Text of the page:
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This article was published 3/7/2014 (1143 days ago), so information in it may no longer be current.
Members of a local soccer team returned from a prestigious tournament in the U.S. recently with a silver glint in their eyes.
The Bonivital Flames U11 boys competed in the All American Cup held at the National Sports Center in Blaine., Minn., between June 13 and 15. The team, coached by Lukas Douglas, overcame some stiff opposition to bring home a silver medal in the Flight ‘A’ division, losing only to the Minnesota Thunder Academy.
The team includes Alexander Shefchyk, Kaya Jones, Harris Cornick, Gavin Quinlan, Ethan Mann, Hunter Walker, Evan Adair, Daniel Kowalczuk, Ashe Lanyon, Sullayman Jah, Milano Tummillo, and Giorgio Cotroneo.
The team’s coach, Lukas Douglas, said he was proud of the achievements of his players — not least because it was the first time they had played in such a competition outside the city limits.
"It feels good (to bring home a silver medal), as we beat some strong teams to get to the finals. It was the first tournament in which the boys had to travel outside of Winnipeg and they handled it very well," said Douglas, 26, who lives in North Kildonan.
Douglas said most of the competing teams were from the Minnesota area and the Flames competed in its division with three other teams in a round-robin format. As one of the top two placed teams, the Flames then made it to the finals.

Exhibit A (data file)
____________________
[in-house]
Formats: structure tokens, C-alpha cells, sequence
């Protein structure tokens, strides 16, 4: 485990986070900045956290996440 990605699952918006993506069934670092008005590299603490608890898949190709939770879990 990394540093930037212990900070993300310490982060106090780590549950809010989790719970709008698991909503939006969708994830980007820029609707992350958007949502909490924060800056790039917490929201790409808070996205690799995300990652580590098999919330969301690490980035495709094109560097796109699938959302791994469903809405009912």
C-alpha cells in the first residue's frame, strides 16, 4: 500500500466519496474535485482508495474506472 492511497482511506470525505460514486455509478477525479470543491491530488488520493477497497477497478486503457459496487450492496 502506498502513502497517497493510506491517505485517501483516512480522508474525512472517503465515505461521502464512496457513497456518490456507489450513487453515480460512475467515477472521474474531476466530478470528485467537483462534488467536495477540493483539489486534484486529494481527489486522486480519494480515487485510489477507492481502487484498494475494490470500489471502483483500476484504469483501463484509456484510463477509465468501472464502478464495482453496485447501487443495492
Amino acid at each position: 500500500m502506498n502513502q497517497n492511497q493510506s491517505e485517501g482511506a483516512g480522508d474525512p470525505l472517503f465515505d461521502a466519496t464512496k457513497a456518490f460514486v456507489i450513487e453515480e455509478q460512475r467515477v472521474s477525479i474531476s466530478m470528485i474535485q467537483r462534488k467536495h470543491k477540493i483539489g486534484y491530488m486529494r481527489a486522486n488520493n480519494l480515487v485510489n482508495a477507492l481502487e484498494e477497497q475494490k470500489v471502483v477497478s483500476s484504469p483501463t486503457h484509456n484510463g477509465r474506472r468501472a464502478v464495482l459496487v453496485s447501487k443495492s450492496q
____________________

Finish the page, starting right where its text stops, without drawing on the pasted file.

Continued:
Douglas — a project and sales co-ordinator at Manitoba Hydro International who is supporting Germany at the current 2014 FIFA World Cup in Brazil — said this is his first season coaching the team.
"I’ve known the head coach of Bonivital, Malcolm Mitchell, for a long time, and he offered me the team for the outdoor season."
In terms of his approach to coaching in his rookie campaign, Douglas said it is important help nurture and develop confidence and creativity in his young players in a non-judgmental environment.
"As this is my first season with this team, I tried to set up an environment where the kids are not afraid to be creative and make mistakes. You don’t learn without making mistakes, so it’s important the kids understand that. And when you aren’t afraid to make mistakes, you can improve very quickly as a soccer player," he said.
"We’ve done a lot of dribbling and one-on-one attacking in practice so far, and spent at least 40 to 50 minutes in each practice in various small-sized games, so there are plenty of opportunities to make mistakes, learn from them and get better at soccer. The boys have really bought into this and it has been fun watching their development so far."
To learn more about Bonivital, go online at bonivitalsoccer.com